ACT ONE OF THE ASSASSINI
A CONFUSED ALTERNATE HISTORY TALE THAT PROMISES SO MUCH, BUT DELIVERS SO LITTLE ON ACCOUNT OF ITS IDENTITY CRISIS
The Fallen Blade
(The Assassini Trilogy, Book 1)
Jon Courtenay Grimwood
Genre: Historical Fantasy
Format: Paperback, 432 Pages
Date: 5th April 2012 (First Published 2011)
Having picked up the book on a whim, knowing next to nothing about its premise, ergo having no expectations going in, there is a part of me that feels almost guilty for being disappointed with The Fallen Blade. So much so that I read it twice hoping that a second reading would dispose me to viewing the book more favourably; it didn’t. Quite the opposite, in fact.
I had never previously read anything by Jon Courtney Grimwood, though I was vaguely aware that he is a British author known principally for writing science fiction. Any assumptions I may have had about the book were based on its setting, an alternate history Venice in the early fifteenth century, as well as its status as the first instalment of a trilogy called, The Assassini; a title that called to mind the Assassin’s Creed game series.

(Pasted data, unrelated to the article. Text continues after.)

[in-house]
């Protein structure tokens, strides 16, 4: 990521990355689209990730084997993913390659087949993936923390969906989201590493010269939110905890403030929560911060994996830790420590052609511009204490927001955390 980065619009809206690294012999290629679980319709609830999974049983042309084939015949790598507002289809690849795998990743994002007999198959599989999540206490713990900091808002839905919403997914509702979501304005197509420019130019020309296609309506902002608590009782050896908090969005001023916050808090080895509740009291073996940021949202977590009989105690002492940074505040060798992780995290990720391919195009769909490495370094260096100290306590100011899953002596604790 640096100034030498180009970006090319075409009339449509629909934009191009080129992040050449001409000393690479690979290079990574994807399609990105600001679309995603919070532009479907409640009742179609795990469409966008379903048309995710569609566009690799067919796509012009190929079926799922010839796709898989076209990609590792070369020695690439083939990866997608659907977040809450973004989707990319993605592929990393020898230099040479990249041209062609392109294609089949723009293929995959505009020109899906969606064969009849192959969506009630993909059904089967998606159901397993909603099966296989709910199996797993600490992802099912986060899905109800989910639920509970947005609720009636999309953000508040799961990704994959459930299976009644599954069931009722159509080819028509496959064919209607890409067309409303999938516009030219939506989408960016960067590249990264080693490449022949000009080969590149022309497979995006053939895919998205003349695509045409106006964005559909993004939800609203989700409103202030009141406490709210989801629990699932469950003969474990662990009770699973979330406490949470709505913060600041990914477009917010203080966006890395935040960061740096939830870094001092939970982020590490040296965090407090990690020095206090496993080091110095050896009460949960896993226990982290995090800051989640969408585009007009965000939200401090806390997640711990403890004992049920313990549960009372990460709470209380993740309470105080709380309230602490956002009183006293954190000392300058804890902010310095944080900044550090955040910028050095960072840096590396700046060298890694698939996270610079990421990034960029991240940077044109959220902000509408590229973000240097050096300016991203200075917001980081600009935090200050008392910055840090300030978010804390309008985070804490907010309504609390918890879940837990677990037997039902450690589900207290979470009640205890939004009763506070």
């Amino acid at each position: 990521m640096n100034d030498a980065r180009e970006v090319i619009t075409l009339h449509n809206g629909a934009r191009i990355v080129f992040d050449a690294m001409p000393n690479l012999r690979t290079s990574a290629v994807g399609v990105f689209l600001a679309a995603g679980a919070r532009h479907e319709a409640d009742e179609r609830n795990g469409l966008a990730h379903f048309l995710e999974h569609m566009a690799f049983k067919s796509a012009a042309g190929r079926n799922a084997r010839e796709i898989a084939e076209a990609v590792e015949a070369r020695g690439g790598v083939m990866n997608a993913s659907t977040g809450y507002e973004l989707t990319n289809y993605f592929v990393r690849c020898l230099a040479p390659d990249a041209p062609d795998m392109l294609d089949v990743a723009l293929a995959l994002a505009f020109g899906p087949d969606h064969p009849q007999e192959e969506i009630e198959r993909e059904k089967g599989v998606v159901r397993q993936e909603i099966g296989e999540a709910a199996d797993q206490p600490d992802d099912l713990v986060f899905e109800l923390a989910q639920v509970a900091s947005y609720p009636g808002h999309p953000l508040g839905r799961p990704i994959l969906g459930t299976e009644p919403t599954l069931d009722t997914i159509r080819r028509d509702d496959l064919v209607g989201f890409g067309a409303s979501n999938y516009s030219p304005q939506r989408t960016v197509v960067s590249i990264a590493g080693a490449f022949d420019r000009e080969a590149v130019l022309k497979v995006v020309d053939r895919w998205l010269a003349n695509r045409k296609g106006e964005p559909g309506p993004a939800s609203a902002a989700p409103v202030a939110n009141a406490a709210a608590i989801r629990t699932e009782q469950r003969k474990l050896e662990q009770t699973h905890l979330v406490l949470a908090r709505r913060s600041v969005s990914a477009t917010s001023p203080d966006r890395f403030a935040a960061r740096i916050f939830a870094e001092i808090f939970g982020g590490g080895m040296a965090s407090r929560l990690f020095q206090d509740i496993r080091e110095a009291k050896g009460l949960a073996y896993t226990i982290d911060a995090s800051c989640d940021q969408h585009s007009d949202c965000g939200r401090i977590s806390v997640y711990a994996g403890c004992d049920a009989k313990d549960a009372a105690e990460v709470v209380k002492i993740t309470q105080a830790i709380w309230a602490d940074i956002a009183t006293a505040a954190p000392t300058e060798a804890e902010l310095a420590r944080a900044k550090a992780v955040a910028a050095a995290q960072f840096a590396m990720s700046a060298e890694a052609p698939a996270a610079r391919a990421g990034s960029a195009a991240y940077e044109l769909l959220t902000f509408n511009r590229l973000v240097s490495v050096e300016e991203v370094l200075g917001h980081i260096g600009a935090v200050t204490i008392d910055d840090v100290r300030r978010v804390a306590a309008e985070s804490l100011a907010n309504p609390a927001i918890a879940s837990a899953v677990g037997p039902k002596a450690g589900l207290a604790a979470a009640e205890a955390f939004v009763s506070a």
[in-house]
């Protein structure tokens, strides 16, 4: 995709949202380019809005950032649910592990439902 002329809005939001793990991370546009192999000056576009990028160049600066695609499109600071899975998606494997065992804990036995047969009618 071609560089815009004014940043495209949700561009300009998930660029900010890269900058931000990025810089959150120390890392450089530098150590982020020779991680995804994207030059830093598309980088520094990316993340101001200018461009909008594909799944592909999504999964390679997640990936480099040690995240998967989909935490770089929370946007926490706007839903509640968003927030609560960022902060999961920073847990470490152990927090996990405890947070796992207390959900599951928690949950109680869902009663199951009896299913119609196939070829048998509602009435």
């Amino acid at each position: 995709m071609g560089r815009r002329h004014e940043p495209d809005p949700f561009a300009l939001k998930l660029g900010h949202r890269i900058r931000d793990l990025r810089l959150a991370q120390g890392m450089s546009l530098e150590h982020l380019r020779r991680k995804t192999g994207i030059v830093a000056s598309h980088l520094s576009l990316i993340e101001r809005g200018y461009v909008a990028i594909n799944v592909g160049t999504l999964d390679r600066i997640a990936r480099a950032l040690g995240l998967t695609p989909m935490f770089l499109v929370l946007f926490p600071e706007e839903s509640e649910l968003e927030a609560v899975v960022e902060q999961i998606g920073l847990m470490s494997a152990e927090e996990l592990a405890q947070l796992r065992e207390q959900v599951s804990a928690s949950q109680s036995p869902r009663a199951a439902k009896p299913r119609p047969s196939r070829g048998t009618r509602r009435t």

From the outset Grimwood’s book threw some pleasant surprises my way. I began reading more or less hoping for a historical fantasy in the vein of Guy Gavriel Kay, so the very early inclusion of werewolves into the mix was completely unexpected; elevating my hopes for the remainder of the story. Regrettably, The Fallen Blade, didn’t come close to meeting those raised expectations.
The book’s principle, but by no means only failing, is that its biggest weakness is the very thing that should have been its greatest strength. Rather than adhering strictly to the well trodden high fantasy path, The Fallen Blade, appropriates elements from other genres, notably urban fantasy, paranormal fiction and horror which had the potential to add something unique to the tale of political shenanigans and Machiavellian agendas. Yet the author’s inability to bring together these various constituents to construct a coherent, engaging narrative only served to harm the story. This is further exacerbated by these borrowed elements being so underdeveloped that they merely serve as window dressing.